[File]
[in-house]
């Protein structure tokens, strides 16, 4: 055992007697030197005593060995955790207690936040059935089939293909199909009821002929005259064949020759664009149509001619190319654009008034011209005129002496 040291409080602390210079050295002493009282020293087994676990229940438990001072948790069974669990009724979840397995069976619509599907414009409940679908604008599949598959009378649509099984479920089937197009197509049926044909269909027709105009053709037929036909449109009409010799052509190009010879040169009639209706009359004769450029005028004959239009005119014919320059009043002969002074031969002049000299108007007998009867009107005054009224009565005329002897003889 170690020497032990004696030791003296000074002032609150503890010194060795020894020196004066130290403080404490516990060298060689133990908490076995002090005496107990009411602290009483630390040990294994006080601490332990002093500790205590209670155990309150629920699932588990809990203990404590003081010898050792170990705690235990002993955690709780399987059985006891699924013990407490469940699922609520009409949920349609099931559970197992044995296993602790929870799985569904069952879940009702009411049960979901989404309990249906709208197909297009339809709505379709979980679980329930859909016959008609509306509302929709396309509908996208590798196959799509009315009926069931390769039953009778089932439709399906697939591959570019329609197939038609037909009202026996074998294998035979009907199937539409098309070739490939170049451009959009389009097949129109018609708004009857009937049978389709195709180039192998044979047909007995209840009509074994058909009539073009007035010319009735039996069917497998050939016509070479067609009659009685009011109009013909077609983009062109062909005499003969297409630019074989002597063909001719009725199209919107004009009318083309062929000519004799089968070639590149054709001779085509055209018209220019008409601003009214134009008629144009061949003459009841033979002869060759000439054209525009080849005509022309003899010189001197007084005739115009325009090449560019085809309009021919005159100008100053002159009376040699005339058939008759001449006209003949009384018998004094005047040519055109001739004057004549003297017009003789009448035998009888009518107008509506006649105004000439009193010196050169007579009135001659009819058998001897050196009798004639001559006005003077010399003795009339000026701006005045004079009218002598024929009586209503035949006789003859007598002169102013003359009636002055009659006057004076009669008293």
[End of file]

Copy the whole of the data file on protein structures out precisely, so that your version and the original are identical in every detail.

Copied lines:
[in-house]
């Protein structure tokens, strides 16, 4: 055992007697030197005593060995955790207690936040059935089939293909199909009821002929005259064949020759664009149509001619190319654009008034011209005129002496 040291409080602390210079050295002493009282020293087994676990229940438990001072948790069974669990009724979840397995069976619509599907414009409940679908604008599949598959009378649509099984479920089937197009197509049926044909269909027709105009053709037929036909449109009409010799052509190009010879040169009639209706009359004769450029005028004959239009005119014919320059009043002969002074031969002049000299108007007998009867009107005054009224009565005329002897003889 170690020497032990004696030791003296000074002032609150503890010194060795020894020196004066130290403080404490516990060298060689133990908490076995002090005496107990009411602290009483630390040990294994006080601490332990002093500790205590209670155990309150629920699932588990809990203990404590003081010898050792170990705690235990002993955690709780399987059985006891699924013990407490469940699922609520009409949920349609099931559970197992044995296993602790929870799985569904069952879940009702009411049960979901989404309990249906709208197909297009339809709505379709979980679980329930859909016959008609509306509302929709396309509908996208590798196959799509009315009926069931390769039953009778089932439709399906697939591959570019329609197939038609037909009202026996074998294998035979009907199937539409098309070739490939170049451009959009389009097949129109018609708004009857009937049978389709195709180039192998044979047909007995209840009509074994058909009539073009007035010319009735039996069917497998050939016509070479067609009659009685009011109009013909077609983009062109062909005499003969297409630019074989002597063909001719009725199209919107004009009318083309062929000519004799089968070639590149054709001779085509055209018209220019008409601003009214134009008629144009061949003459009841033979002869060759000439054209525009080849005509022309003899010189001197007084005739115009325009090449560019085809309009021919005159100008100053002159009376040699005339058939008759001449006209003949009384018998004094005047040519055109001739004057004549003297017009003789009448035998009888009518107008509506006649105004000439009193010196050169007579009135001659009819058998001897050196009798004639001559006005003077010399003795009339000026701006005045004079009218002598024929009586209503035949006789003859007598002169102013003359009636002055009659006057004076009669008293």